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How species with similar repertoires of protein-coding genes differ so markedly at the phenotypic level is poorly understood. By comparing organ transcriptomes from vertebrate species spanning ~350 million years of evolution, we observed significant differences in alternative splicing complexity between vertebrate lineages, with the highest complexity in(More)
Variations in gene expression level might lead to phenotypic diversity across individuals or populations. Although many human genes are found to have differential mRNA levels between populations, the extent of gene expression that could vary within and between populations largely remains elusive. To investigate the dynamic range of gene expression, we(More)
BACKGROUND Intrinsically disordered regions are widespread, especially in proteomes of higher eukaryotes. Recently, protein disorder has been associated with a wide variety of cellular processes and has been implicated in several human diseases. Despite its apparent functional importance, the sheer range of different roles played by protein disorder often(More)
MicroRNA (miRNA)-mediated gene regulation is of critical functional importance in animals and is thought to be largely constrained during evolution. However, little is known regarding evolutionary changes of the miRNA network and their role in human evolution. Here we show that a number of miRNA binding sites display high levels of population(More)
Peptide recognition domains and transcription factors play crucial roles in cellular signaling. They bind linear stretches of amino acids or nucleotides, respectively, with high specificity. Experimental techniques that assess the binding specificity of these domains, such as microarrays or phage display, can retrieve thousands of distinct ligands,(More)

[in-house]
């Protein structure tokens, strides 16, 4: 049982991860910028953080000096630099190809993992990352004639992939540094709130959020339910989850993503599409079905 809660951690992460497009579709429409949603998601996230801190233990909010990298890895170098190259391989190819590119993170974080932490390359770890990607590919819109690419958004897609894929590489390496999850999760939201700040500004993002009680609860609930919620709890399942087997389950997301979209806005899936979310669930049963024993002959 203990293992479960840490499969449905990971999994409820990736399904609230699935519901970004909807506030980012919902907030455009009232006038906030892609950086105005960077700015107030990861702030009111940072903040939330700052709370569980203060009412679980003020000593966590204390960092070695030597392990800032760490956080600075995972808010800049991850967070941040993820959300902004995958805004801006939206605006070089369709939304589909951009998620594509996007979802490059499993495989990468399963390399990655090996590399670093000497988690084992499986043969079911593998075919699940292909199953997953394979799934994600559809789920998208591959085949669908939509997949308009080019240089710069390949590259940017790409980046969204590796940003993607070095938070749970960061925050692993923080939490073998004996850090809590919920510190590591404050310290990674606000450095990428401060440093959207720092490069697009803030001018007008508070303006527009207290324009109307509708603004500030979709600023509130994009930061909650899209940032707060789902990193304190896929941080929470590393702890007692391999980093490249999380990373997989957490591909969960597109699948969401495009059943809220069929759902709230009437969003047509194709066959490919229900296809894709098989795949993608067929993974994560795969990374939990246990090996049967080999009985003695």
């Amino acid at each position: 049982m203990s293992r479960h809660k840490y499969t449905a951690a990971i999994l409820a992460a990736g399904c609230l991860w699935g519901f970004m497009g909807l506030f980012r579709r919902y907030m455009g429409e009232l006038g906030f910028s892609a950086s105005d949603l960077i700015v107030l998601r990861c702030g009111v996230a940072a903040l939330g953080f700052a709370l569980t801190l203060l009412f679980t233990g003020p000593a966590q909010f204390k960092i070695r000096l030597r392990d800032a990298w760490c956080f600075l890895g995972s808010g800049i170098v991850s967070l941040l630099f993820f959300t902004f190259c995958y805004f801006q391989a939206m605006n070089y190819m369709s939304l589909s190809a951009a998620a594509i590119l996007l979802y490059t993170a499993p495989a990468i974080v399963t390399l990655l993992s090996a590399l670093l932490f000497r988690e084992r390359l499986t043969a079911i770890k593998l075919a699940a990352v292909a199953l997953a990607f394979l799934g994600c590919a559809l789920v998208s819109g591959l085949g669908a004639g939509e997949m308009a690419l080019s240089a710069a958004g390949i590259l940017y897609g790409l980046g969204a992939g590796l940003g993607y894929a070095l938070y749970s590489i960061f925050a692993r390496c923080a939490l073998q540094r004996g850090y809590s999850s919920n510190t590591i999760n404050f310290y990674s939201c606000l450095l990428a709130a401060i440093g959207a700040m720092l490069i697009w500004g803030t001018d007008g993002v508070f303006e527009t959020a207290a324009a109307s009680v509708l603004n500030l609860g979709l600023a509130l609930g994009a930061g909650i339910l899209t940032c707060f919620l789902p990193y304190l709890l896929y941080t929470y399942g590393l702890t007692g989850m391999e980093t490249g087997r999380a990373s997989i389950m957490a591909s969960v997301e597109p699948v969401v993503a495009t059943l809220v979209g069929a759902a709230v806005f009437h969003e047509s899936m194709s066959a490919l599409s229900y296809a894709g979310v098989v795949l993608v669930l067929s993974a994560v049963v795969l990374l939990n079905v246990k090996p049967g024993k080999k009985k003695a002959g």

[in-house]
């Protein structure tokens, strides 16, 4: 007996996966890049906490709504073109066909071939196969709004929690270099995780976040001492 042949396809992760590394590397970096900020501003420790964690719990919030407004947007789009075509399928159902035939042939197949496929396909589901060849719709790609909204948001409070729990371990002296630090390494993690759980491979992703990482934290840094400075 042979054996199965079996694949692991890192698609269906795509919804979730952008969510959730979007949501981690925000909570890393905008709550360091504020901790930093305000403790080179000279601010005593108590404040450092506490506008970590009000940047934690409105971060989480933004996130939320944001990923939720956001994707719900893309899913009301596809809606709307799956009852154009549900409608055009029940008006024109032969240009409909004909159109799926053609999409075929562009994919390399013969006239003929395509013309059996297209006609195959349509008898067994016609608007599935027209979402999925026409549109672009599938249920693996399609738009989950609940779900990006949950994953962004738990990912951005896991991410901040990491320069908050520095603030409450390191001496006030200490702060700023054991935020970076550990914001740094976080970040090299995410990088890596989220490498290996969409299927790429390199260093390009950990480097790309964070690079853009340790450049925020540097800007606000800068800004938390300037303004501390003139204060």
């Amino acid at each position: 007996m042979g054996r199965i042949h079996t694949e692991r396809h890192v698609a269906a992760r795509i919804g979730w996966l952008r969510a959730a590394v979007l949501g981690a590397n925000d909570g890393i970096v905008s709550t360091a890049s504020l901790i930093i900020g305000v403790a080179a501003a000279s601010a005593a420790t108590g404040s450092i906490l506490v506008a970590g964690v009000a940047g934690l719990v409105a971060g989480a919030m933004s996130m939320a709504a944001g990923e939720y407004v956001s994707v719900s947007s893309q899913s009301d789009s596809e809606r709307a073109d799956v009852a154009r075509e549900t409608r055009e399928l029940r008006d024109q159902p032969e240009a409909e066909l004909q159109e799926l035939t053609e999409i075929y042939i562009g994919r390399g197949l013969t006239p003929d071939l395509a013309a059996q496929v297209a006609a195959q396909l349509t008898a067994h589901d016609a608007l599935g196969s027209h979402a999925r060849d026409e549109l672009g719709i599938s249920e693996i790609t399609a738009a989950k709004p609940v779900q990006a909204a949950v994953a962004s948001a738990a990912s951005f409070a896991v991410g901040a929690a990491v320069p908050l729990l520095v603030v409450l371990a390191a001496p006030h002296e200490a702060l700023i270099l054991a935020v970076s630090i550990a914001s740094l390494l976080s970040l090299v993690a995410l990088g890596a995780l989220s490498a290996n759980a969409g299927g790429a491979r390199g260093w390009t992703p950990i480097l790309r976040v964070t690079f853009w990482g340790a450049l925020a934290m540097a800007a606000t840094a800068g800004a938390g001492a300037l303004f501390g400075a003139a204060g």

Intrinsically disordered regions have been associated with various cellular processes and are implicated in several human diseases, but their exact roles remain unclear. We previously defined two classes of conserved disordered regions in budding yeast, referred to as "flexible" and "constrained" conserved disorder. In flexible disorder, the property of(More)
The DNA damage checkpoint pathway is activated in response to DNA lesions and replication stress to preserve genome integrity. However, hyper-activation of this surveillance system is detrimental to the cell, because it might prevent cell cycle re-start after repair, which may also lead to senescence. Here we show that the scaffold proteins Slx4 and Rtt107(More)
Obstructions to replication fork progression, referred to collectively as DNA replication stress, challenge genome stability. In Saccharomyces cerevisiae, cells lacking RTT107 or SLX4 show genome instability and sensitivity to DNA replication stress and are defective in the completion of DNA replication during recovery from replication stress. We(More)
Double-strand DNA breaks occur upon exposure of cells to agents such as ionizing radiation and ultraviolet light or indirectly through replication fork collapse at DNA damage sites. If left unrepaired double-strand breaks can cause genome instability and cell death. In response to DNA damage, proteins involved in double-strand break repair by homologous(More)
Disruption of protein quality control can be detrimental, having toxic effects on single cell organisms and contributing to neurodegenerative diseases such as Alzheimer's, Parkinson's and Huntington's in humans. Here, we examined the effects of polyglutamine (polyQ) aggregation in a major fungal pathogen of humans, Candida albicans, with the goal of(More)